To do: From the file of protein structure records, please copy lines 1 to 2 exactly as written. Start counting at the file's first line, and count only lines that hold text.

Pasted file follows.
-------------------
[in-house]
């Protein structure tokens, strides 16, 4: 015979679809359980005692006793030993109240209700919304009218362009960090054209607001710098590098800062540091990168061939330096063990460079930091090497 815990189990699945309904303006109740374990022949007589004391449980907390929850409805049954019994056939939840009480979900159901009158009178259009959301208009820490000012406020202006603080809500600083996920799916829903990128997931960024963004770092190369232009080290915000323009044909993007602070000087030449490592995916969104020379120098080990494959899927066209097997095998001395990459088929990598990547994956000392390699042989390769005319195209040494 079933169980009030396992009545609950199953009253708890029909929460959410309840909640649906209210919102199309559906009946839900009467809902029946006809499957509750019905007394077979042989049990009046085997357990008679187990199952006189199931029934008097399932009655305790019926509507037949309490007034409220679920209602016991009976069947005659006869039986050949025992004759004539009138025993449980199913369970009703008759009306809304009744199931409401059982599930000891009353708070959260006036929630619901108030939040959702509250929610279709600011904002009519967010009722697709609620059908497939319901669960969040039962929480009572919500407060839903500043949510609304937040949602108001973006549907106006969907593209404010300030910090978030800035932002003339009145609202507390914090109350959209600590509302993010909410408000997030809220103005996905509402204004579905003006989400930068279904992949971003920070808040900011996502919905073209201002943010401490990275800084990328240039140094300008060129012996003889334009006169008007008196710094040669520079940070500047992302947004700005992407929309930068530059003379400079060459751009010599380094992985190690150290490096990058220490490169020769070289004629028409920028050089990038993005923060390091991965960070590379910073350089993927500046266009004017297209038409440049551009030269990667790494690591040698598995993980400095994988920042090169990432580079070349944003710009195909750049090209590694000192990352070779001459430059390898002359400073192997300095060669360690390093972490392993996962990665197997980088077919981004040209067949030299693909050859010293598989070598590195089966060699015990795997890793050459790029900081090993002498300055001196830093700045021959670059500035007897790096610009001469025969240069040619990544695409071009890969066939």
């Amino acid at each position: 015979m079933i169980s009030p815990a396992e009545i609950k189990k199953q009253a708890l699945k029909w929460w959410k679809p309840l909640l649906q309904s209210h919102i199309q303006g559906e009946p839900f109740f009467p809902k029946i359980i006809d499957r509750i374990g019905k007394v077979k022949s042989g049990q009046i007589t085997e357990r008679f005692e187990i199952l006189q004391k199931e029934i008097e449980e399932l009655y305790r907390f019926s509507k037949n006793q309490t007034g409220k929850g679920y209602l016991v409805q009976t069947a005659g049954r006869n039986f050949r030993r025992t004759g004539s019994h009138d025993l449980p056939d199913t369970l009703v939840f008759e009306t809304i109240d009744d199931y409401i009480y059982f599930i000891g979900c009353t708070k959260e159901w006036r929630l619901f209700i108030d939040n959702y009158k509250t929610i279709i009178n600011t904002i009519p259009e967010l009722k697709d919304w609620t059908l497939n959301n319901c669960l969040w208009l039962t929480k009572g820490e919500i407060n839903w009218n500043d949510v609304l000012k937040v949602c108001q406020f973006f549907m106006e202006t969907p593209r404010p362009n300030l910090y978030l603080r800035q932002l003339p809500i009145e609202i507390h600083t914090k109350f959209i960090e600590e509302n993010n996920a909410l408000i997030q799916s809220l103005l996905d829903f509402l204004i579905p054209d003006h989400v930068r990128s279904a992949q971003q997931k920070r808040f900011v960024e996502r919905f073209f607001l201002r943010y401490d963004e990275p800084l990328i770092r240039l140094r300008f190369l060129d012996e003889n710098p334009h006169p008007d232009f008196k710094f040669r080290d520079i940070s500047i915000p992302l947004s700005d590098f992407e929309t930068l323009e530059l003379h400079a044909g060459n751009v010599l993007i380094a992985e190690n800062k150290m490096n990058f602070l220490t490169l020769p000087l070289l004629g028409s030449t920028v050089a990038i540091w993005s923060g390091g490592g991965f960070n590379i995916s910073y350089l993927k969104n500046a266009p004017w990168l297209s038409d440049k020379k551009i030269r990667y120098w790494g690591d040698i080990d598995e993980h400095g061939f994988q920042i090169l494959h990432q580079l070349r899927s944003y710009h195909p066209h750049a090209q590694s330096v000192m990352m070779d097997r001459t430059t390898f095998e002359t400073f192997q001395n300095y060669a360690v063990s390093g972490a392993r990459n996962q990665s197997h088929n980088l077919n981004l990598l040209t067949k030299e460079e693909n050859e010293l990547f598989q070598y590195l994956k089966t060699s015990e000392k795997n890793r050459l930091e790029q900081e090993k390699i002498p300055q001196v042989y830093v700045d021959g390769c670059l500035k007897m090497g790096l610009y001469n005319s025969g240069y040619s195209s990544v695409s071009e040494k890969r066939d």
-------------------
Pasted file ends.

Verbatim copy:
[in-house]
């Protein structure tokens, strides 16, 4: 015979679809359980005692006793030993109240209700919304009218362009960090054209607001710098590098800062540091990168061939330096063990460079930091090497 815990189990699945309904303006109740374990022949007589004391449980907390929850409805049954019994056939939840009480979900159901009158009178259009959301208009820490000012406020202006603080809500600083996920799916829903990128997931960024963004770092190369232009080290915000323009044909993007602070000087030449490592995916969104020379120098080990494959899927066209097997095998001395990459088929990598990547994956000392390699042989390769005319195209040494 079933169980009030396992009545609950199953009253708890029909929460959410309840909640649906209210919102199309559906009946839900009467809902029946006809499957509750019905007394077979042989049990009046085997357990008679187990199952006189199931029934008097399932009655305790019926509507037949309490007034409220679920209602016991009976069947005659006869039986050949025992004759004539009138025993449980199913369970009703008759009306809304009744199931409401059982599930000891009353708070959260006036929630619901108030939040959702509250929610279709600011904002009519967010009722697709609620059908497939319901669960969040039962929480009572919500407060839903500043949510609304937040949602108001973006549907106006969907593209404010300030910090978030800035932002003339009145609202507390914090109350959209600590509302993010909410408000997030809220103005996905509402204004579905003006989400930068279904992949971003920070808040900011996502919905073209201002943010401490990275800084990328240039140094300008060129012996003889334009006169008007008196710094040669520079940070500047992302947004700005992407929309930068530059003379400079060459751009010599380094992985190690150290490096990058220490490169020769070289004629028409920028050089990038993005923060390091991965960070590379910073350089993927500046266009004017297209038409440049551009030269990667790494690591040698598995993980400095994988920042090169990432580079070349944003710009195909750049090209590694000192990352070779001459430059390898002359400073192997300095060669360690390093972490392993996962990665197997980088077919981004040209067949030299693909050859010293598989070598590195089966060699015990795997890793050459790029900081090993002498300055001196830093700045021959670059500035007897790096610009001469025969240069040619990544695409071009890969066939």